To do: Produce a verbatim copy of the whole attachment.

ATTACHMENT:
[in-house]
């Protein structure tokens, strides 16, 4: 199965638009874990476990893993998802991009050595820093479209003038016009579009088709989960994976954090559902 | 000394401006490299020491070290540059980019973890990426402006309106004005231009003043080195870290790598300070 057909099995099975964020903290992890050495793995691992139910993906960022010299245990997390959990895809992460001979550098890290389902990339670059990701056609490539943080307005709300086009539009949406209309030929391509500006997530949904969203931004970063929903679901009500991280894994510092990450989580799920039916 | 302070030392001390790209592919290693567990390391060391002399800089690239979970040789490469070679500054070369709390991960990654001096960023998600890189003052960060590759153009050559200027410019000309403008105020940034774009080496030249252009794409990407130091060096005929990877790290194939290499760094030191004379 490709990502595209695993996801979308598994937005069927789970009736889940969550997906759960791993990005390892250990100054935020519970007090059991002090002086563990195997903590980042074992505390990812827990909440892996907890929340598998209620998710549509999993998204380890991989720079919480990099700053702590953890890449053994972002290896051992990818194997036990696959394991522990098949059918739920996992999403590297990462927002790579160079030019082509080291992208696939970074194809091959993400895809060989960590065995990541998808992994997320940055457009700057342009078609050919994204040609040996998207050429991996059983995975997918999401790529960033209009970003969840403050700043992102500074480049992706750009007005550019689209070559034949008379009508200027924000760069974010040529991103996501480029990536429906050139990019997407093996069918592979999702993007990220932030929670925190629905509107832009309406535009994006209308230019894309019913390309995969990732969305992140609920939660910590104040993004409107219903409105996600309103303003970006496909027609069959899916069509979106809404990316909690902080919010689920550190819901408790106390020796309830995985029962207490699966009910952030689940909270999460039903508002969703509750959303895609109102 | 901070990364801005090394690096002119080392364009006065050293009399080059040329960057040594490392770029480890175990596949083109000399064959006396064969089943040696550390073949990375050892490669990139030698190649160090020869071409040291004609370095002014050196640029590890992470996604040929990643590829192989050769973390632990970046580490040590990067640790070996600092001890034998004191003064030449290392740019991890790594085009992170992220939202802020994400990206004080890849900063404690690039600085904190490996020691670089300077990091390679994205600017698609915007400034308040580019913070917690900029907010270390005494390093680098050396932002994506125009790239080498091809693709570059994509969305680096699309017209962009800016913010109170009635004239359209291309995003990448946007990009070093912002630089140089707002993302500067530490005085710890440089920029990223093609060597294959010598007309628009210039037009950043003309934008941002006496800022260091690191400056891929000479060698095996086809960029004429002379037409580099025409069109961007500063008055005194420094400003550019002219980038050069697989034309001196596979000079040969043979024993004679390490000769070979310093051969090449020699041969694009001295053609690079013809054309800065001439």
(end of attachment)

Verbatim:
[in-house]
């Protein structure tokens, strides 16, 4: 199965638009874990476990893993998802991009050595820093479209003038016009579009088709989960994976954090559902 | 000394401006490299020491070290540059980019973890990426402006309106004005231009003043080195870290790598300070 057909099995099975964020903290992890050495793995691992139910993906960022010299245990997390959990895809992460001979550098890290389902990339670059990701056609490539943080307005709300086009539009949406209309030929391509500006997530949904969203931004970063929903679901009500991280894994510092990450989580799920039916 | 302070030392001390790209592919290693567990390391060391002399800089690239979970040789490469070679500054070369709390991960990654001096960023998600890189003052960060590759153009050559200027410019000309403008105020940034774009080496030249252009794409990407130091060096005929990877790290194939290499760094030191004379 490709990502595209695993996801979308598994937005069927789970009736889940969550997906759960791993990005390892250990100054935020519970007090059991002090002086563990195997903590980042074992505390990812827990909440892996907890929340598998209620998710549509999993998204380890991989720079919480990099700053702590953890890449053994972002290896051992990818194997036990696959394991522990098949059918739920996992999403590297990462927002790579160079030019082509080291992208696939970074194809091959993400895809060989960590065995990541998808992994997320940055457009700057342009078609050919994204040609040996998207050429991996059983995975997918999401790529960033209009970003969840403050700043992102500074480049992706750009007005550019689209070559034949008379009508200027924000760069974010040529991103996501480029990536429906050139990019997407093996069918592979999702993007990220932030929670925190629905509107832009309406535009994006209308230019894309019913390309995969990732969305992140609920939660910590104040993004409107219903409105996600309103303003970006496909027609069959899916069509979106809404990316909690902080919010689920550190819901408790106390020796309830995985029962207490699966009910952030689940909270999460039903508002969703509750959303895609109102 | 901070990364801005090394690096002119080392364009006065050293009399080059040329960057040594490392770029480890175990596949083109000399064959006396064969089943040696550390073949990375050892490669990139030698190649160090020869071409040291004609370095002014050196640029590890992470996604040929990643590829192989050769973390632990970046580490040590990067640790070996600092001890034998004191003064030449290392740019991890790594085009992170992220939202802020994400990206004080890849900063404690690039600085904190490996020691670089300077990091390679994205600017698609915007400034308040580019913070917690900029907010270390005494390093680098050396932002994506125009790239080498091809693709570059994509969305680096699309017209962009800016913010109170009635004239359209291309995003990448946007990009070093912002630089140089707002993302500067530490005085710890440089920029990223093609060597294959010598007309628009210039037009950043003309934008941002006496800022260091690191400056891929000479060698095996086809960029004429002379037409580099025409069109961007500063008055005194420094400003550019002219980038050069697989034309001196596979000079040969043979024993004679390490000769070979310093051969090449020699041969694009001295053609690079013809054309800065001439």